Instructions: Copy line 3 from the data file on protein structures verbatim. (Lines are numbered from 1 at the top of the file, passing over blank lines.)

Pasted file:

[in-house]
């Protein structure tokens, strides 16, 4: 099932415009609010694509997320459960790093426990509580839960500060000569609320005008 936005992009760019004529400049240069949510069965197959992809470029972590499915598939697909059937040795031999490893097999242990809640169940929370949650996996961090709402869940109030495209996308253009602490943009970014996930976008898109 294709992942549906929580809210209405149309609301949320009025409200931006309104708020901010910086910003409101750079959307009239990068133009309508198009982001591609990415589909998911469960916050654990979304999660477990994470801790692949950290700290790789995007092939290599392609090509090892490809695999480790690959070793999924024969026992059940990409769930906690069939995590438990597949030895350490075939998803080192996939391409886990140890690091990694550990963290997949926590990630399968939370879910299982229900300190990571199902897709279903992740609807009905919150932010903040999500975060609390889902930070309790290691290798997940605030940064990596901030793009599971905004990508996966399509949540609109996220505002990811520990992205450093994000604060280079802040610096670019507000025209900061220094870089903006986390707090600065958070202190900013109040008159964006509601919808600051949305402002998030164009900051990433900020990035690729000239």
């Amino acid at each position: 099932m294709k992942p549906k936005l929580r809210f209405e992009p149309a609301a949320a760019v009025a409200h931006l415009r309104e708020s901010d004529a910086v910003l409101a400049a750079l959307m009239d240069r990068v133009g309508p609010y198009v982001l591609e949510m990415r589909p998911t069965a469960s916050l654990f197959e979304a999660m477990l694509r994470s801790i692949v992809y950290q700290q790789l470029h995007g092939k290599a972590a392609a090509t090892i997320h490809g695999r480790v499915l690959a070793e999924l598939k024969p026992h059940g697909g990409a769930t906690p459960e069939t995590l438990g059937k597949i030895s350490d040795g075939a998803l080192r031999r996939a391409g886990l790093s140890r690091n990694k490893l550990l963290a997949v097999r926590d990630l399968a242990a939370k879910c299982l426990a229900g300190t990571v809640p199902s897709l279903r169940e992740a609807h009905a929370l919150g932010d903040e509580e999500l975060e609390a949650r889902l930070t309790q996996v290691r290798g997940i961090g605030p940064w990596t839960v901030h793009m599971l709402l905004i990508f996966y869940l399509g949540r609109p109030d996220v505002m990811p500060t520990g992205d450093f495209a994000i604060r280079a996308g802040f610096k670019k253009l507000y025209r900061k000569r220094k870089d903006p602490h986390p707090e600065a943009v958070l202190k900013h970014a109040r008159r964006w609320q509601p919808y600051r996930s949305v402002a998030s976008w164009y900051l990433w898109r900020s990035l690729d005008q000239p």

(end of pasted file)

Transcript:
């Amino acid at each position: 099932m294709k992942p549906k936005l929580r809210f209405e992009p149309a609301a949320a760019v009025a409200h931006l415009r309104e708020s901010d004529a910086v910003l409101a400049a750079l959307m009239d240069r990068v133009g309508p609010y198009v982001l591609e949510m990415r589909p998911t069965a469960s916050l654990f197959e979304a999660m477990l694509r994470s801790i692949v992809y950290q700290q790789l470029h995007g092939k290599a972590a392609a090509t090892i997320h490809g695999r480790v499915l690959a070793e999924l598939k024969p026992h059940g697909g990409a769930t906690p459960e069939t995590l438990g059937k597949i030895s350490d040795g075939a998803l080192r031999r996939a391409g886990l790093s140890r690091n990694k490893l550990l963290a997949v097999r926590d990630l399968a242990a939370k879910c299982l426990a229900g300190t990571v809640p199902s897709l279903r169940e992740a609807h009905a929370l919150g932010d903040e509580e999500l975060e609390a949650r889902l930070t309790q996996v290691r290798g997940i961090g605030p940064w990596t839960v901030h793009m599971l709402l905004i990508f996966y869940l399509g949540r609109p109030d996220v505002m990811p500060t520990g992205d450093f495209a994000i604060r280079a996308g802040f610096k670019k253009l507000y025209r900061k000569r220094k870089d903006p602490h986390p707090e600065a943009v958070l202190k900013h970014a109040r008159r964006w609320q509601p919808y600051r996930s949305v402002a998030s976008w164009y900051l990433w898109r900020s990035l690729d005008q000239p």